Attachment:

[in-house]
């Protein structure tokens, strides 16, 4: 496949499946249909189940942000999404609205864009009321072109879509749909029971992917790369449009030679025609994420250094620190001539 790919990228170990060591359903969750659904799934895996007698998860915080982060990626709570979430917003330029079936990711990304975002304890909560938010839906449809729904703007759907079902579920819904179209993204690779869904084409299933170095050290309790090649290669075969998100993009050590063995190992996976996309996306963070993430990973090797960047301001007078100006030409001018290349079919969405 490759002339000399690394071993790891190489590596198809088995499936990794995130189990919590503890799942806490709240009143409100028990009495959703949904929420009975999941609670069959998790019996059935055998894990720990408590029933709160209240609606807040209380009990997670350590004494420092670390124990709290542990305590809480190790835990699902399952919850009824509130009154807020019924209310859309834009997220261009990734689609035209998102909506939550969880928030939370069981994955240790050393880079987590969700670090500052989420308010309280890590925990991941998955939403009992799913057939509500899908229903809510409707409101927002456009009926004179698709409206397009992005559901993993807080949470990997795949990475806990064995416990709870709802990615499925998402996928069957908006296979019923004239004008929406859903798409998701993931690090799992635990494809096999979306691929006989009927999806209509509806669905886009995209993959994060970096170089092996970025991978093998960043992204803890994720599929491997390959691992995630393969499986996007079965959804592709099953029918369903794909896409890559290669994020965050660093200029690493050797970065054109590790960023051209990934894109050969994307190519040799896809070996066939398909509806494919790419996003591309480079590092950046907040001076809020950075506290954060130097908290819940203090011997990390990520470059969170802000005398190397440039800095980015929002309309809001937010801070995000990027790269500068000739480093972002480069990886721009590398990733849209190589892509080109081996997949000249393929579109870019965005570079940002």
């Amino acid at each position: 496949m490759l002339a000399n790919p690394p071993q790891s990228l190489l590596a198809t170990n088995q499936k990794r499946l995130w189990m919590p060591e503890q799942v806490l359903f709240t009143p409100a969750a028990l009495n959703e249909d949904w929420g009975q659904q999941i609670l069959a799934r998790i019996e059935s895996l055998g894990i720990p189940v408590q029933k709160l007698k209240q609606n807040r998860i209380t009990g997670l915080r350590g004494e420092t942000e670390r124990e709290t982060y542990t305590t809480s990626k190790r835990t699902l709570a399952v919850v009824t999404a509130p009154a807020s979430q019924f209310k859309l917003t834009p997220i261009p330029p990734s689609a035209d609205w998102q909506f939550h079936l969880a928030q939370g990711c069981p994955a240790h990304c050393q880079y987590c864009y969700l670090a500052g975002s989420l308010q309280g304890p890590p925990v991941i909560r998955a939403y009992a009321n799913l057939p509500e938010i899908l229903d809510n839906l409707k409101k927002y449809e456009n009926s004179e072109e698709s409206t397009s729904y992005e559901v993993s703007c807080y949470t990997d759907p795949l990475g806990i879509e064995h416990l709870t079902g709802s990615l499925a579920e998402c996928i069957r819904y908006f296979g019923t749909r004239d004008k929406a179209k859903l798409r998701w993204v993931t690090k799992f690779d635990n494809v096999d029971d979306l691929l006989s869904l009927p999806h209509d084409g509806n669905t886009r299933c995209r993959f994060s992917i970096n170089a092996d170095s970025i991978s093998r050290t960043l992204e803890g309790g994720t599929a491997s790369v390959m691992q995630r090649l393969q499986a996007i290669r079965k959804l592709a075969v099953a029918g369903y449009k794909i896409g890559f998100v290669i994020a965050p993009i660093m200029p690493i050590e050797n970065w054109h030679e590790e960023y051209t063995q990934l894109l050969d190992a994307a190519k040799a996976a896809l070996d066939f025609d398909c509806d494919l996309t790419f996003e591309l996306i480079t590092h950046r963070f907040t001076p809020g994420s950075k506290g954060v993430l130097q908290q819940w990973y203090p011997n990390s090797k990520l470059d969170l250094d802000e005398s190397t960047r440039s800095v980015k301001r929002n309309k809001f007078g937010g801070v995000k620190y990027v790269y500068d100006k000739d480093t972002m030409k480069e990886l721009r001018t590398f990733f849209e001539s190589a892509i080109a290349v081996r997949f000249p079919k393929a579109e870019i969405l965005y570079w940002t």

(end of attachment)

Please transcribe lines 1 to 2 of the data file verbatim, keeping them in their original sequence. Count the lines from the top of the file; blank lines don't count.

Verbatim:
[in-house]
């Protein structure tokens, strides 16, 4: 496949499946249909189940942000999404609205864009009321072109879509749909029971992917790369449009030679025609994420250094620190001539 790919990228170990060591359903969750659904799934895996007698998860915080982060990626709570979430917003330029079936990711990304975002304890909560938010839906449809729904703007759907079902579920819904179209993204690779869904084409299933170095050290309790090649290669075969998100993009050590063995190992996976996309996306963070993430990973090797960047301001007078100006030409001018290349079919969405 490759002339000399690394071993790891190489590596198809088995499936990794995130189990919590503890799942806490709240009143409100028990009495959703949904929420009975999941609670069959998790019996059935055998894990720990408590029933709160209240609606807040209380009990997670350590004494420092670390124990709290542990305590809480190790835990699902399952919850009824509130009154807020019924209310859309834009997220261009990734689609035209998102909506939550969880928030939370069981994955240790050393880079987590969700670090500052989420308010309280890590925990991941998955939403009992799913057939509500899908229903809510409707409101927002456009009926004179698709409206397009992005559901993993807080949470990997795949990475806990064995416990709870709802990615499925998402996928069957908006296979019923004239004008929406859903798409998701993931690090799992635990494809096999979306691929006989009927999806209509509806669905886009995209993959994060970096170089092996970025991978093998960043992204803890994720599929491997390959691992995630393969499986996007079965959804592709099953029918369903794909896409890559290669994020965050660093200029690493050797970065054109590790960023051209990934894109050969994307190519040799896809070996066939398909509806494919790419996003591309480079590092950046907040001076809020950075506290954060130097908290819940203090011997990390990520470059969170802000005398190397440039800095980015929002309309809001937010801070995000990027790269500068000739480093972002480069990886721009590398990733849209190589892509080109081996997949000249393929579109870019965005570079940002």